Thursday, June 12, 2014

The way that dogs work out their issues is that they first use eye contact and body language signals to each other—but if these are ignored or challenged, the issue can escalate into growling, showing teeth and sometimes using teeth. The hard thing for many people is to not interfere with dogs when they’re trying those earlier, nonviolent ways of working out who is going to be where in the pecking order. But the best rule of thumb is to back off: control your misguided impulse to “fix” things by intervening (which will only exacerbate and escalate problems) and let the dogs do it their way. Unless you’re trying to protect a very young or very old dog from a dangerous situation that he himself does not comprehend, trust in the natural canine process of communication.
Do Not Get in the Middle of a Squabble.
If a dogfight starts, or there is a standoff with teeth bared in which neither dog moves, you need to step back. Anything you do could trigger a worse outcome than what might have happened without your provocation. If a conflict is broken up too soon—or before one of them emerges as the victor—it will leave unresolved tension between the dogs, which can brew into a bigger problem down the road.
When dogs start growling, it may sound worse to you than it really is. These moments usually blow over in a matter of seconds, at which point the issue is resolved between them. You need to back off, no matter how scary it seems, unless it is a full-fledged battle and one dog is really getting hurt. If you must do something, resist the instinct to reach between the dogs (which could leave you with hands like Swiss cheese). Turn a garden hose on the dogs at full pressure (if you are inside and in the kitchen, use the sprayer attachment from the sink), or get a pot or bucket of cold water and dump it on their heads.
  Let the Dogs Work It Out on Their Own.
Everyday life will present inter-dog issues we don’t even recognize; the dogs will be guided by whatever power balance they work out now. Depending on your personality and how compulsive or controlling or dominant you are, it may take some self-control for you to let the dogs work it out unimpeded by you. Stepping aside is easier for some people—for others, it’s agony not to monitor or arbitrate any potentially nasty moments between the dogs. However, it may be easier to keep yourself out of the middle of it if you trust that the dogs have their own language and will sort it out themselves.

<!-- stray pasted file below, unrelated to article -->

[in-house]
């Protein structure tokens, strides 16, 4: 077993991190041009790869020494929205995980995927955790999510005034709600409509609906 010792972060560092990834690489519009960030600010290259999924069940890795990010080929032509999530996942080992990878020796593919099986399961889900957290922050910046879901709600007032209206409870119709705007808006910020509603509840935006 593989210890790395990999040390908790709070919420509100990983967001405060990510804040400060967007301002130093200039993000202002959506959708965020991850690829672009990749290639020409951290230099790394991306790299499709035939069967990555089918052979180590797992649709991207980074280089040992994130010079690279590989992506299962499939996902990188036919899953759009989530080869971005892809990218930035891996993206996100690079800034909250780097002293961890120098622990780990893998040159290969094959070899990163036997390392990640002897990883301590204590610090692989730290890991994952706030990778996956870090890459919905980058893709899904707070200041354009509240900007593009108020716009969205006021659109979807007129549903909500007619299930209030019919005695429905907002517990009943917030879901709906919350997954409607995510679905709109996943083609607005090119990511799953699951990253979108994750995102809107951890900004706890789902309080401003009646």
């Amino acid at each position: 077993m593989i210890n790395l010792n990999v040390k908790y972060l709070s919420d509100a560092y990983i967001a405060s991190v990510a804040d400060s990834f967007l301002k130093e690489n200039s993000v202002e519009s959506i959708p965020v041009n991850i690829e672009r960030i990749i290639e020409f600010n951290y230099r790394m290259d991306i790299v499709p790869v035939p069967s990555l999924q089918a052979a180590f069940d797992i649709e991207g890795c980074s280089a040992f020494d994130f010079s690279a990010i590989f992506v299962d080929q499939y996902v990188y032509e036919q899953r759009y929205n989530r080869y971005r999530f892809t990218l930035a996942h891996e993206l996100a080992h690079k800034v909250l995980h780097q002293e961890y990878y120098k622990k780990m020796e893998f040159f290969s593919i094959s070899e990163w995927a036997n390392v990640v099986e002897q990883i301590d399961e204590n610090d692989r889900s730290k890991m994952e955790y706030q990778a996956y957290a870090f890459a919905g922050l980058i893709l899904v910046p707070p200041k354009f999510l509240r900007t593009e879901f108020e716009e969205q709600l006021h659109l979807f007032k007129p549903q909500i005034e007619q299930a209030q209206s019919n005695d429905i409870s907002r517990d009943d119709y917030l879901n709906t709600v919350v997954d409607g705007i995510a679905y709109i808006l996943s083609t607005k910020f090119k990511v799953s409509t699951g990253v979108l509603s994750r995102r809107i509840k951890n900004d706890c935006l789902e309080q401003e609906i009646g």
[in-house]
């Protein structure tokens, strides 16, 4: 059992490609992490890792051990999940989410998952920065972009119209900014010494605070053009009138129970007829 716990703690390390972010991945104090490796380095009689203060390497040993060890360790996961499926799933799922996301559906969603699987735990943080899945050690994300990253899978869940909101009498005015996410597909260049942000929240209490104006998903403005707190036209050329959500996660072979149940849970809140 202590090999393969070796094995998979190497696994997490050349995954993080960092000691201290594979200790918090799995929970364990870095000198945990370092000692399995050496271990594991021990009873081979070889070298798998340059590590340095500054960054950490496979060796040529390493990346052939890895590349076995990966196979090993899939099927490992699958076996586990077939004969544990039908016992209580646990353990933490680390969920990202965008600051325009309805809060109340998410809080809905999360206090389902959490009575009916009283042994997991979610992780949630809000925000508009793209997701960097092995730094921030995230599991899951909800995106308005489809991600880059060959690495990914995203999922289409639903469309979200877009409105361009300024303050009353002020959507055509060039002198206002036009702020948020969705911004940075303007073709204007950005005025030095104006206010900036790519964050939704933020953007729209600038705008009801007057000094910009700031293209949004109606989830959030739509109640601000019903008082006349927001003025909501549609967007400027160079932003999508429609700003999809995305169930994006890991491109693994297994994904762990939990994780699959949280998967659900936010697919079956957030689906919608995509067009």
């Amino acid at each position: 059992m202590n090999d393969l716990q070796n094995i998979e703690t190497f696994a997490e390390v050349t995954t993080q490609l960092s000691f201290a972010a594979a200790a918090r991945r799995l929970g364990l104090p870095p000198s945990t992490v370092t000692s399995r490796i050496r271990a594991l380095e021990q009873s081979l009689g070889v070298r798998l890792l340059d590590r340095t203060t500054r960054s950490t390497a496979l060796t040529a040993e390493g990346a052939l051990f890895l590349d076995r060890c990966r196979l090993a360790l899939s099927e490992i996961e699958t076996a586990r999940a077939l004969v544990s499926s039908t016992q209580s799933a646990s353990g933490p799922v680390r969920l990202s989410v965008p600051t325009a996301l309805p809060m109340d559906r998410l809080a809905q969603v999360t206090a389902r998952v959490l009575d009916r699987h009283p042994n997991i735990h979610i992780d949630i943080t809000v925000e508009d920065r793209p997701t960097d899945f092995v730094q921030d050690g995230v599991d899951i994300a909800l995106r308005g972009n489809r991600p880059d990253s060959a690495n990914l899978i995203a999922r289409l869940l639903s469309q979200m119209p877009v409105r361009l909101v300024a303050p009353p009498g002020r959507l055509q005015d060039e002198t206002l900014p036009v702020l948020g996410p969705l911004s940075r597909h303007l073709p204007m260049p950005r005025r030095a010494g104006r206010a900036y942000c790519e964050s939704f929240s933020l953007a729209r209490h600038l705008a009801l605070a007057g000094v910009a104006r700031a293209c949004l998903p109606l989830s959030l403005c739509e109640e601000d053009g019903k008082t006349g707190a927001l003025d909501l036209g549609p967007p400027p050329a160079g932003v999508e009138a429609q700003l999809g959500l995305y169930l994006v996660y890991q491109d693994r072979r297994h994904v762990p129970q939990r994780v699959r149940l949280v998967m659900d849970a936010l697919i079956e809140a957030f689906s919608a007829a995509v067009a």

When the Conflict Is Over, Pay Attention to the Winner First.
This may seem unfair, unless you remember that dogs don’t abide by the human concept of “fairness.” Your attention to the winner will reinforce the dominance hierarchy that the dogs have just established. Once that hierarchy is in place, there should be no more fighting.
  Continue to Reinforce the Balance of Power.
Once the dogs are living together, you must maintain the power structure that they’ve established. You should always greet and give affection to the dominant dog first; her food should always be served first; she should be allowed first into the car; she should have her leash put on first and be allowed out the door in front of the other dog. These are the natural “perks” of being Top Dog; both dogs will feel best if you respect that hierarchy.

At the same time, regardless of who’s on top, it is considered wise to continue giving the resident dog at least the same amount of affection that he got before the new dog came along, regardless of which dog won the position of Top Dog. You would not want to give your first dog reason to be jealous or resentful of the newcomer. If there are no power issues between the resident dog and the newcomer, then your first dog should remain first in everything—sort of the first-come, first-served theory. The resident dog gets treats first, goes out the door first, gets his dinner bowl set down first and is greeted first by you.
Copyright © Tracie Hotchner – Originally appeared in The Dog Bible: Everything Your Dog Wants You to Know by Tracie Hotchner

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